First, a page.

Daratumumab, a joint development by Johnson & Johnson and Danish company Genmab, is a monoclonal antibody directed against a surface protein, CD38, which can be found virtually on all myeloma cells. Daratumumab, once bound to the CD38 molecule on cancer cells, signals for the immune system to kill the cells.
Daratumumab shows activity as a single agent in early studies, which is unique among monoclonal antibodies. This would allow for its use alone, with no requirement for combination with other agents. This feature makes it ideal for maintenance therapy after induction treatment or transplant.
It also work well in combinations. Daratumumab is currently in Phase 1 & 2 trials. In one of the trials it is tested in combination with Velcade and dexamethasone and in the other in combination with Revlimid and dexamethasone in patients with relapsed or refractory multiple myeloma. Dexamethasone is a corticosteroid.
Elotuzumab is a humanized monoclonal antibody that targets a cell-surface protein called CS1 that is highly expressed on multiple myeloma cells. The drug is able to induce cell breakdown and death in certain cancerous cells.
Oprozomib, an oral drug, came with the Onyx purchase and is being developed by Amgen. Oprozomib is a proteasome inhibitor like Velcade and Kyprolis. These drugs work by preventing the breakdown of protein in cancer cells, triggering their death. Oprozomib, unlike Kyprolis and Velcade, can be taken in a pill form.
In the Phase 1b/2 clinical trial out of 42 relapsed patients about one quarter (23 percent) responded to treatment, with 8 percent achieving a very good partial response and 15 percent achieving a partial response.
Several other combinations are being tested and the future pipeline for myeloma is promising. Although myeloma is only 1 percent of all cancers, six of the 21 new drugs approved over the past 12 years to treat cancer have been for myeloma, and more are coming. Soon, this former death sentence will be turned into a chronic disease with multiple options available to control the disease for years.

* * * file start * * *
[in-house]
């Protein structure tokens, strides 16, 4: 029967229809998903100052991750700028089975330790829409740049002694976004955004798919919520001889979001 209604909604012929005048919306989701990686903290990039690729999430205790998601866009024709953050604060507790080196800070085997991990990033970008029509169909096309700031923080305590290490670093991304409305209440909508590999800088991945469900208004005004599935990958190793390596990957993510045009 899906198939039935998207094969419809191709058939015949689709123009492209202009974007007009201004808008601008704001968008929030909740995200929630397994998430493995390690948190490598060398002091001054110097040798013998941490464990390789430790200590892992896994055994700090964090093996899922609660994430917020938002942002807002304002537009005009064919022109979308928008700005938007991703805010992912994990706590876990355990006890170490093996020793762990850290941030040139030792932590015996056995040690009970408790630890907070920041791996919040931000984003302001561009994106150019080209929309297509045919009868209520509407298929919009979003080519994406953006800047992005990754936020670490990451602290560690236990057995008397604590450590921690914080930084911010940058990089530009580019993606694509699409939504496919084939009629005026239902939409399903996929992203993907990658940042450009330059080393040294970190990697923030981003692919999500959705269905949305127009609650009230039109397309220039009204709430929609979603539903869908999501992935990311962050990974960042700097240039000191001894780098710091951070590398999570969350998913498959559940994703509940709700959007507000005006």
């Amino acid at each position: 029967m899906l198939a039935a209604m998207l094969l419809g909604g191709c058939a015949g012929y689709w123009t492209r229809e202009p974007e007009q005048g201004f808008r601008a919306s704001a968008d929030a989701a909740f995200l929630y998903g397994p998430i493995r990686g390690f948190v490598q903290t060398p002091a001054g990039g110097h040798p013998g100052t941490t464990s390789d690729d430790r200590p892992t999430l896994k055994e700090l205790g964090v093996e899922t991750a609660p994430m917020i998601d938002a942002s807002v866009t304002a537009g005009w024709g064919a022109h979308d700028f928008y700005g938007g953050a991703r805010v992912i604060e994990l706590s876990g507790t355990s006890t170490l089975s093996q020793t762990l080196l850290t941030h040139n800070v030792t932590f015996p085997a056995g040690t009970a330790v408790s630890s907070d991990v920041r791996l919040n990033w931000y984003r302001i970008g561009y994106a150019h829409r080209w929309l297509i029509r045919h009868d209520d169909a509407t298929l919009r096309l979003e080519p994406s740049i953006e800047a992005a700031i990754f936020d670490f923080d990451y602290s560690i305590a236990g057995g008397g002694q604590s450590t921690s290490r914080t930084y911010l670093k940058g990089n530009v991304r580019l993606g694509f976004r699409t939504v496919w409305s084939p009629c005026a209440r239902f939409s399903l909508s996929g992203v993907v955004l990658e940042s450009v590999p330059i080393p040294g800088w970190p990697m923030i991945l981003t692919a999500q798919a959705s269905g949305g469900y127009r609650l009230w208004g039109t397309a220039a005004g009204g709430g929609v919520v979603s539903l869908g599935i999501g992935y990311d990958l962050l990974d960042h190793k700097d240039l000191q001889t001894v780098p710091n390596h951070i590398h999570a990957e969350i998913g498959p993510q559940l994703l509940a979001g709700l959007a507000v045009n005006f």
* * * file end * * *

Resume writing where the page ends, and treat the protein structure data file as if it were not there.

Celgene reported total revenue for the third quarter $1.67 billion, up from $1.4 billion achieved in the third quarter in 2012. Net income increased 19 percent to $669 million compared to $561 million in the same quarter of the previous year. Adjusted diluted earnings per share increased 21 percent to $1.56.
For the full year of 2013 total sales are now forecast to exceed $6.2 billion, including Revlimid sales in the $4.2 to 4.3 billion range. EPS guidance is raised to a range of $5.90 to $5.95 from the previous $5.80 to $5.90. Operating cash flow was $571.1 million in the third quarter. Celgene repurchased approximately 1.5 million of its own shares during the quarter at a total cost of $211 million. Year-to-date, the company repurchased approximately $2.05 billion worth of its common stock.
The company ended the quarter with $5.84 billion in cash and marketable securities. During the third quarter, Celgene issued an aggregate of $1.5 billion in senior notes in tranches of five-, ten- and thirty-years.
The multiple myeloma market is highly competitive, and it is led by Celgene, which sells the blockbuster Revlimid. Revlimid together with thalidomide and Pomalyst serve the patient population at every stage of the disease.
Celgene is an amazing company, moving from success to success. Any company that is trying to challenge it in the blood cancer field better be prepared for a major battle.